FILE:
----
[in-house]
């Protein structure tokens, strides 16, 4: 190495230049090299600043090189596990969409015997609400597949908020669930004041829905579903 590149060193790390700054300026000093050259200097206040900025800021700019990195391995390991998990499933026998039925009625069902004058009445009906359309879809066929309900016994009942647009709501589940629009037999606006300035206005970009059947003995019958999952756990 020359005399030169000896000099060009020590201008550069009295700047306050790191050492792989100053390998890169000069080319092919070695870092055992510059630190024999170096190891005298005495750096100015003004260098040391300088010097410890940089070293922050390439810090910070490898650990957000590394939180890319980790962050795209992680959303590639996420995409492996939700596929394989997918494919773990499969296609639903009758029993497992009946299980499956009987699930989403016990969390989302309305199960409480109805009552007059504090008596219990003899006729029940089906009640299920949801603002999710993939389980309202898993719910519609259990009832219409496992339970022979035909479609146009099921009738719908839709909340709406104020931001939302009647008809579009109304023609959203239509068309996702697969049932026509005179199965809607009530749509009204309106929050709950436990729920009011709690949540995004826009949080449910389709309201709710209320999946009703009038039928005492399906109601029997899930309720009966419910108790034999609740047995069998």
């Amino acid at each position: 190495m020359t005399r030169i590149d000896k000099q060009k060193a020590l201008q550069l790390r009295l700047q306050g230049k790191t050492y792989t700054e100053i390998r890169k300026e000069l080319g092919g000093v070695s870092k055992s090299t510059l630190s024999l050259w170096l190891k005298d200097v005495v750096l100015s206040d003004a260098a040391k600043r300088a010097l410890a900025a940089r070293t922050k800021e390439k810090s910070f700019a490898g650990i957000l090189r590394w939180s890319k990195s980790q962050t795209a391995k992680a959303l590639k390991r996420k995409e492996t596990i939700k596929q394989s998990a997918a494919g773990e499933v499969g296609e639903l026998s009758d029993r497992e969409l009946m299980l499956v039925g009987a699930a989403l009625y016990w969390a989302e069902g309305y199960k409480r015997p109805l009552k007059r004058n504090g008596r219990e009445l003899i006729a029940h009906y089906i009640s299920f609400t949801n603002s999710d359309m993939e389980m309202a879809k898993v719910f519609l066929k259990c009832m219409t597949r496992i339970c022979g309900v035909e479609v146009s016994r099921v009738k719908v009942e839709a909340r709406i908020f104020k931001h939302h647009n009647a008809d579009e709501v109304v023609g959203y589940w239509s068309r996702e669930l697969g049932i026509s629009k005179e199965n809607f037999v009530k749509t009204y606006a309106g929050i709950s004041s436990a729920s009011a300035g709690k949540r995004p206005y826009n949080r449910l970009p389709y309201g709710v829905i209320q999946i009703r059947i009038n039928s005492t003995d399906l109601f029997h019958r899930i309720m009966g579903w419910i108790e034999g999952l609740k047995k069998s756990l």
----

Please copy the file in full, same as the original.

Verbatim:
[in-house]
């Protein structure tokens, strides 16, 4: 190495230049090299600043090189596990969409015997609400597949908020669930004041829905579903 590149060193790390700054300026000093050259200097206040900025800021700019990195391995390991998990499933026998039925009625069902004058009445009906359309879809066929309900016994009942647009709501589940629009037999606006300035206005970009059947003995019958999952756990 020359005399030169000896000099060009020590201008550069009295700047306050790191050492792989100053390998890169000069080319092919070695870092055992510059630190024999170096190891005298005495750096100015003004260098040391300088010097410890940089070293922050390439810090910070490898650990957000590394939180890319980790962050795209992680959303590639996420995409492996939700596929394989997918494919773990499969296609639903009758029993497992009946299980499956009987699930989403016990969390989302309305199960409480109805009552007059504090008596219990003899006729029940089906009640299920949801603002999710993939389980309202898993719910519609259990009832219409496992339970022979035909479609146009099921009738719908839709909340709406104020931001939302009647008809579009109304023609959203239509068309996702697969049932026509005179199965809607009530749509009204309106929050709950436990729920009011709690949540995004826009949080449910389709309201709710209320999946009703009038039928005492399906109601029997899930309720009966419910108790034999609740047995069998």
């Amino acid at each position: 190495m020359t005399r030169i590149d000896k000099q060009k060193a020590l201008q550069l790390r009295l700047q306050g230049k790191t050492y792989t700054e100053i390998r890169k300026e000069l080319g092919g000093v070695s870092k055992s090299t510059l630190s024999l050259w170096l190891k005298d200097v005495v750096l100015s206040d003004a260098a040391k600043r300088a010097l410890a900025a940089r070293t922050k800021e390439k810090s910070f700019a490898g650990i957000l090189r590394w939180s890319k990195s980790q962050t795209a391995k992680a959303l590639k390991r996420k995409e492996t596990i939700k596929q394989s998990a997918a494919g773990e499933v499969g296609e639903l026998s009758d029993r497992e969409l009946m299980l499956v039925g009987a699930a989403l009625y016990w969390a989302e069902g309305y199960k409480r015997p109805l009552k007059r004058n504090g008596r219990e009445l003899i006729a029940h009906y089906i009640s299920f609400t949801n603002s999710d359309m993939e389980m309202a879809k898993v719910f519609l066929k259990c009832m219409t597949r496992i339970c022979g309900v035909e479609v146009s016994r099921v009738k719908v009942e839709a909340r709406i908020f104020k931001h939302h647009n009647a008809d579009e709501v109304v023609g959203y589940w239509s068309r996702e669930l697969g049932i026509s629009k005179e199965n809607f037999v009530k749509t009204y606006a309106g929050i709950s004041s436990a729920s009011a300035g709690k949540r995004p206005y826009n949080r449910l970009p389709y309201g709710v829905i209320q999946i009703r059947i009038n039928s005492t003995d399906l109601f029997h019958r899930i309720m009966g579903w419910i108790e034999g999952l609740k047995k069998s756990l």